) is the important case.
If the domains are Sobolev domains, that is if
, then we consider a duality operator,
satisfying:
where
Hdenotes a root space. We consider the following problem: given
_{0}, find a non autonomous vector field
such that,
T_{t}(
V)being the flow mapping of
V,
Several different results have been derived for this equation under boundednessassumptions of the following kind:
The existence of such bound has first been proved for the problem of best location of actuators and sensors, and have since been extended to a large class of boundary value
problems. The asymptotic analysis (in time
t) is now complete for a 2D problem with help of V. Sverak continuity results (and extended versions with D. Bucur). These developments necessitate an intrinsic framework in order to
avoid the use of Christoffel symbols and local mappings, and to work at
minimalregularity for the geometries.
The intrinsic geometry is the main ingredient to treat convection by a vector field
V. Such a non autonomous vector field builds up a tube. The use of
BVtopology permits these concepts to be extended to non smooth vector fields
V, thus modeling the possible topological changes. The
transverse fieldconcept
Zhas been developed in that direction and is now being applied to fluidstructure coupled problems. The most recent results have been published in three books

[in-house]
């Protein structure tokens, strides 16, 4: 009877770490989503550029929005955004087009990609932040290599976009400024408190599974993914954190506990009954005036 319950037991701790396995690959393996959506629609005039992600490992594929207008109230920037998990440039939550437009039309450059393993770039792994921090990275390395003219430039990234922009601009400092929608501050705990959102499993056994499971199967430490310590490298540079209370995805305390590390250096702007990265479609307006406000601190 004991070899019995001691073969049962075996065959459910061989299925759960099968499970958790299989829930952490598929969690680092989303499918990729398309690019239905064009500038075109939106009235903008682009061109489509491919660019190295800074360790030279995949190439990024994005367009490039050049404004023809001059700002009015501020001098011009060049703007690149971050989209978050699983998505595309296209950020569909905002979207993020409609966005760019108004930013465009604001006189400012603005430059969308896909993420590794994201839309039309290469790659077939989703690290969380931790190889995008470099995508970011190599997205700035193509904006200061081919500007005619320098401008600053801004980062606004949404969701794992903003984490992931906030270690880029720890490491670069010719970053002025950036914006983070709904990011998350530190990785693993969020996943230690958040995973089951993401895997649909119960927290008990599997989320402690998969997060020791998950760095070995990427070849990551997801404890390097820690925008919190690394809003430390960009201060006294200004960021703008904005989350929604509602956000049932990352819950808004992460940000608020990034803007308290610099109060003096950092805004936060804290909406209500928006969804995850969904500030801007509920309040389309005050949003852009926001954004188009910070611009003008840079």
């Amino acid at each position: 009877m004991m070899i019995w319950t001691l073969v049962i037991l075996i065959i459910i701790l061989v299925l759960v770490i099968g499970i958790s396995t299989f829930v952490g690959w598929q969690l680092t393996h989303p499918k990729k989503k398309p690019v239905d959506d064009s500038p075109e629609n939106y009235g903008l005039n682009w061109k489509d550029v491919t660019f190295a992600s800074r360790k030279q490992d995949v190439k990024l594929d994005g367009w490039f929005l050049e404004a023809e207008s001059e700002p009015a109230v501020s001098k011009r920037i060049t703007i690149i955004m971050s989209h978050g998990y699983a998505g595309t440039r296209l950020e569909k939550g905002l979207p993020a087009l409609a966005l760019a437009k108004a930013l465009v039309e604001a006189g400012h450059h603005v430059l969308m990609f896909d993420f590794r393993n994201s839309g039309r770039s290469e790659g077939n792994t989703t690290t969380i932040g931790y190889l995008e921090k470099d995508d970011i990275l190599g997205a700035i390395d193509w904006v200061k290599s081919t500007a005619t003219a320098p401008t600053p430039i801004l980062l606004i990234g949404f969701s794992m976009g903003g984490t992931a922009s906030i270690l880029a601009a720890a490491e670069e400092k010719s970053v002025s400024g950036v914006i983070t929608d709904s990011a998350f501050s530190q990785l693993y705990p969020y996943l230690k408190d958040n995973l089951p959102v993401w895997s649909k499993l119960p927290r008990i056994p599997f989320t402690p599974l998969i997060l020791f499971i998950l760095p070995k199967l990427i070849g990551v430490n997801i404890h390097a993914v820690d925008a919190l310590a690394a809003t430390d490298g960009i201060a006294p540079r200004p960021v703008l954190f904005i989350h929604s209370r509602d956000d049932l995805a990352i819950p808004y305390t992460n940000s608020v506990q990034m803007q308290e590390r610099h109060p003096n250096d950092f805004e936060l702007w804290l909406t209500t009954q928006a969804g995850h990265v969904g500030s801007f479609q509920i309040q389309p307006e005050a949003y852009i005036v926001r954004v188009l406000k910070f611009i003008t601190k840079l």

,
,
.
Developing grid computing for complex applications is one of the priorities of the IST chapter in the 6th Framework Program of the European Community. One of the challenges of the 21st century in the computer science area lies in the integration of various expertise in complex application areas such as simulation and optimisation in aeronautics, automotive and nuclear simulation. Indeed, the design of the reentry vehicle of a space shuttle calls for aerothermal, aerostructure and aerodynamics disciplines which all interact in hypersonic regime, together with electromagnetics. Further, efficient, reliable, and safe design of aircraft involve thermal flows analysis, consumption optimisation, noise reduction for environmental safety, using for example aeroacoustics expertise.
The integration of such various disciplines requires powerful computing infrastructures and particular software coupling techniques. Simultaneously, advances in computer technology militate in favour of the use of massively parallel PCclusters including thousands of processors connected by highspeed gigabits/sec widearea networks. This conjunction makes it possible for an unprecedented crossfertilisation of computational methods and computer science. New approaches including evolutionary algorithms, parameterization, multihierarchical decomposition lend themselves seamlessly to parallel implementations in such computing infrastructures. This opportunity is being dealt with by the Opaleproject since its very beginning. A software integration platform has been designed by the Opaleproject for the definition, configuration and deployment of multidisciplinary applications on a distributed heterogeneous infrastructure . Experiments conducted within European projects and industrial cooperations using CAST have led to significant performance results in complex aerodynamics optimisation testcases involving multielements airfoils and evolutionary algorithms, i.e. coupling genetic and hierarchical algorithms involving game strategies. .